The Slaw that the shrimp were sitting on, was pretty basic, but provided a nice contrast to the shrimp. The waitress seemed surprised I did anything with the provided lime slice, but it did give a few of the spicy shrimp a more complex profile.
Next up, a new item for Yak and Yeti… the visually stunning Korean Fried Chicken and Waffle featuring Hand Battered Chicken (slices, these were boneless cutlets), on a Buttermilk Waffle with Gochujang Maple Syrup and Kimchi Slaw.
I love seeing stuff come out of the kitchen plated on something other than white china! They get points from me for simply making this one of the best entrée presentations that I've seen in months! (I'm so over those faux looking Melamine dishes).
Served on a cutting board with an actual knife (with teeth) just the spectacle of the thing drew gasps from nearby tables. From a flavor standpoint, this was again, very American... with just the slightest amount of Korean cuisine tossed in. But is was really, really good… and served much warmer than the shrimp. (Although I have not done enough research here to say for sure, but consistency in getting the food out as soon as it's ready, may be an issue here… so your experience may be kind of hit and miss.)
No, it's not going to win an iron cage battle with Chef Art Smith's Chicken and Waffles, but nothing could quite frankly. I was pleasantly surprised by the quality of the all white meat chicken cutlets that were used in this entree… there was only a small portion that I had to cut away… but I even like that. It tells me that these were cutlets and not repressed nuggets. The batter was mildly spiced with pepper and a few other spices I'm sure… it was not as "hot" as the Firecracker Shrimp.
The buttermilk waffle was light and fluffy on the inside and crispy on the outside. It was not robust enough to hold up the full weight of all the chicken though… as one side was slightly deflated. The chicken and waffle was topped with a few julianned vegetables and a sprig of green leafy something (probably large leaf parsley).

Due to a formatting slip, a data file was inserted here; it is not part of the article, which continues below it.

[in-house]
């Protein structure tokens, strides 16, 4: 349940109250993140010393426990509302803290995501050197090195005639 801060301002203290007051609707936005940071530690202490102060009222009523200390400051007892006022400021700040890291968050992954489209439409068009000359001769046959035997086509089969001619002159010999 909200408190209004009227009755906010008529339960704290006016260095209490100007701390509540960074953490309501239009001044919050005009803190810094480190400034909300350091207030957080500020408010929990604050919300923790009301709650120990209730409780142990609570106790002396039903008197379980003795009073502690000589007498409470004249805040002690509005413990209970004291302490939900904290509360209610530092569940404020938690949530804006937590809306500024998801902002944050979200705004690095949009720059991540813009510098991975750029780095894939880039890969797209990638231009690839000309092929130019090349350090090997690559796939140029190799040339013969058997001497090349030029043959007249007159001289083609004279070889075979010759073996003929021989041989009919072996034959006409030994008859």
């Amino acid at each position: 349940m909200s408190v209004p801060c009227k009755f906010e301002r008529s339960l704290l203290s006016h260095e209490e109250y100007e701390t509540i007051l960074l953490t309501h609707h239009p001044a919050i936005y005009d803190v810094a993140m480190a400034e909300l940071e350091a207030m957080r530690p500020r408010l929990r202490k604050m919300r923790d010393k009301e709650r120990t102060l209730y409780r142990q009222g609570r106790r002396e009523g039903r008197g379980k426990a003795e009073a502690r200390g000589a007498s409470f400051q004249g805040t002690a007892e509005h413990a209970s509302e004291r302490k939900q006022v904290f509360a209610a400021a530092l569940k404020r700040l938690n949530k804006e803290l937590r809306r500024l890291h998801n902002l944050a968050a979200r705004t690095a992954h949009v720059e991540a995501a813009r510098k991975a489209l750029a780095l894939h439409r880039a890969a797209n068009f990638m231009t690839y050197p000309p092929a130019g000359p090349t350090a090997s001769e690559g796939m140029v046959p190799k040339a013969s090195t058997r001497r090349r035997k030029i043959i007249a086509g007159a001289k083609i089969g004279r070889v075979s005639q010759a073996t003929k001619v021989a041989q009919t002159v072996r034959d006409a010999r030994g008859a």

There were two side dishes with this entree, one little bowl contained an ample amount of Gochujang Maple Syrup with a few disced chives tossed in for good measure. This is where I was hoping to get a little more "Korean" flavor. Gochujang is a red chili paste that when mixed with maple syrup gives you Gochujang Maple Syrup. Honestly though, the Maple Syrup could have just had a bit of food coloring in it for all I know… the red chili paste profile was so far back in the mix that it wasn't noticeable. This basically tasted like less sweet maple syrup.
Again, not bad or wrong… it's probably what most guests are expecting here. If they did have a proper Gochujang Maple Syrup, you'd get more complaints and requests for "normal" Maple Syrup than what it's worth.
The Kimchi Slaw was also very mild (for a Kimchi) but was actually quite good. This is a different slaw than what was used under the Firecracker Shirmp, and I liked it quite a bit. The fermenting of the vegetables was more "fresh and green" than over the top "hot". It was a really nice contrast to everything else that was going on.
I did intend to get a dessert here… but the sheer volume of shrimp on the appetizer and chicken on the entree was plenty for me and so I had to pass on dessert.
As long as you're not expecting authentic, exotic flavor-packed, Pan-Asian fare… Yak and Yeti is a great choice for American, quick causal, table service dining. Service, can be a bit inconsistent (i.e. with the warm food vs hot food issue and occasional long gaps between seeing a server), but the environment is extremely detailed and immersive. It offers a great escape from the heat and humidity of a typical day at Animal Kingdom... and the menu is large enough that everyone should be able to find something to enjoy.